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Tim Buckley - My Fleeting House CD (album) cover

MY FLEETING HOUSE

Tim Buckley

 

Prog Folk

3.57 | 6 ratings

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Matti
Prog Reviewer
3 stars Although over ten years old, this DVD, in which the late great artist's career is told through interviews and TV appearances, still seems to be the only one available on the legendary American troubadour TIM BUCKLEY (1947 - 1975). But it's a pretty satisfying one nevertheless, at least if you don't expect any comprehensive concert footage. As the second one to write about this release here, I try to give a little more detailed overview.

I don't know the exact length. The main course is approximately 1 hour 20 minutes, and the extras -- sorry, I didn't pay much attention to time when watching this -- nearly an hour, I presume. I started my viewing with the extras, that is, album-by- album analysis by Buckley's lyric-writing partner and friend Larry Beckett, and guitarist Lee Underwood, both among the very closest collaborators of Buckley throughout his career (that lasted only about eight years until his death at the age of 28, due to heroin-alcohol overdose). I'd rather call them presentations than interviews; they talk (separately, in turns) to the camera, and they apparently have thought pretty well in advance what to talk about Tim Buckley's albums and his peculiar progress an an artist, showing the vinyl covers of each nine studio albums. There's also Beckett's reading of 'Song to the Siren' poem, and an anecdote dealing with the film Midnight Cowboy, into which Buckley probably would have written a song if Beckett had been available at the time.

Put in a nutshell, Buckley's career, which never was very succesful in commercial terms, had three different phases. First he was a pure folk troubadour, then he added jazzy and slightly avant-gardish elements in his music, especially as a unique vocalist, this phase culminating on the albums Lorca and Starsailor. For the last three albums generally seen as his weakest, he chose a more direct and funkier rock approach, partly due to economical pressures. But always he was an artist who made his own path, acting against expectations. This is the idea that is more clearly verbalized in the interview bits between the TV clips: Buckley disappointed his folk fans by taking his art to the extremes, and those who admired that phase were in turn disappointed by the final period.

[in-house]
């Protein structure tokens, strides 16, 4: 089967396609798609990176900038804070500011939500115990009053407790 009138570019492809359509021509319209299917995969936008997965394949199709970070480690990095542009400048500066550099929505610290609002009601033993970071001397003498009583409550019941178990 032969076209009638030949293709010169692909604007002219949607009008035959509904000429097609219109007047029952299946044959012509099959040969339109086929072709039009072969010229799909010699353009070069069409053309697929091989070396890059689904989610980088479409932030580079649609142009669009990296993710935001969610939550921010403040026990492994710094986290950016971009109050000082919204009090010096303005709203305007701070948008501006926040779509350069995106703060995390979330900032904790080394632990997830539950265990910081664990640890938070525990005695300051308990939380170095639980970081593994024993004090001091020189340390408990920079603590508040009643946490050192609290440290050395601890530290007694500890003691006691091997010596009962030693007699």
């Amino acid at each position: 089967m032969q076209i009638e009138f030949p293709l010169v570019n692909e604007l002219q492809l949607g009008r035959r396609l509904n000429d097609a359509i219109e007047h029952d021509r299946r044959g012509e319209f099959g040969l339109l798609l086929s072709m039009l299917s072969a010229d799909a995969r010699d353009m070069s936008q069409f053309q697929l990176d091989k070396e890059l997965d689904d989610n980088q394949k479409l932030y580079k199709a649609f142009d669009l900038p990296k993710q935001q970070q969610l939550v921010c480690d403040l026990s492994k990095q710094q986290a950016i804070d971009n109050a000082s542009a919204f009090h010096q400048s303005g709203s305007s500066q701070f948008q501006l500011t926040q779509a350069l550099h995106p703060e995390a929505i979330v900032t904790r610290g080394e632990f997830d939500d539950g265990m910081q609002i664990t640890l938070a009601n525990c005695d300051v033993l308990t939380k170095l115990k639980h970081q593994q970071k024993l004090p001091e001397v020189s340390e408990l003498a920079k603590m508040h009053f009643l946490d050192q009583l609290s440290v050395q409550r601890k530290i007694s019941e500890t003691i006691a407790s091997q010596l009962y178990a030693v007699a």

The third central interviewee on the DVD (appearing only in between the TV clips) is David Browne, the author of "Dream Brother: the Lives and Music of Jeff and Tim Buckley", who also wrote the DVD's liner notes. Generally these clips of Buckley's intimate performances are quite good in sonic and visual quality. Some are cut quite short though. The viewer may choose to watch the performances only, but I found out that if you press "next", you're taken back to the whole film containing the interviews also. The chronological set starts with an enigmatic, unaccompanied performance of 'Song to the Siren' from 1967. BTW, the running order shown on this page is not correct. A few performances are with Lee Underwood (guitar) and Carter Collins (hand percussion). On the four 1970 performances -- from two different sources -- Buckley is accompanied by Underwood, a rhythm section and a trumpeter. 'Pleasant Street' is a solo performance clip taken from an obscure comedy The Christian Licorice Store. "That's future Bond girl Maud Adams in the role of the photographer", tells Browne.

The latest clip is from the British Old Grey Whistle Test in 1974; Buckley performs one of his own favourite cover songs, Fred Neil's 'The Dolphins', with members of Family (an interesting curiosity for a prog listener). I borrowed the DVD, and viewing it just once seems to be quite enough for me. But since Tim Buckley was such a charismatic artist, the sole DVD of him does have an unquestionable value, even if the contents (starting with the song selection) were not exactly what one would have dreamt of having. Solid three stars will do; perhaps I'd given a fourth star for a little more (technically and visually) dedicated DVD product. Each viewer probably wants to continue by listening to his/her favourites of Tim Buckley's albums. Mine is Happy Sad.

Matti | 3/5 |

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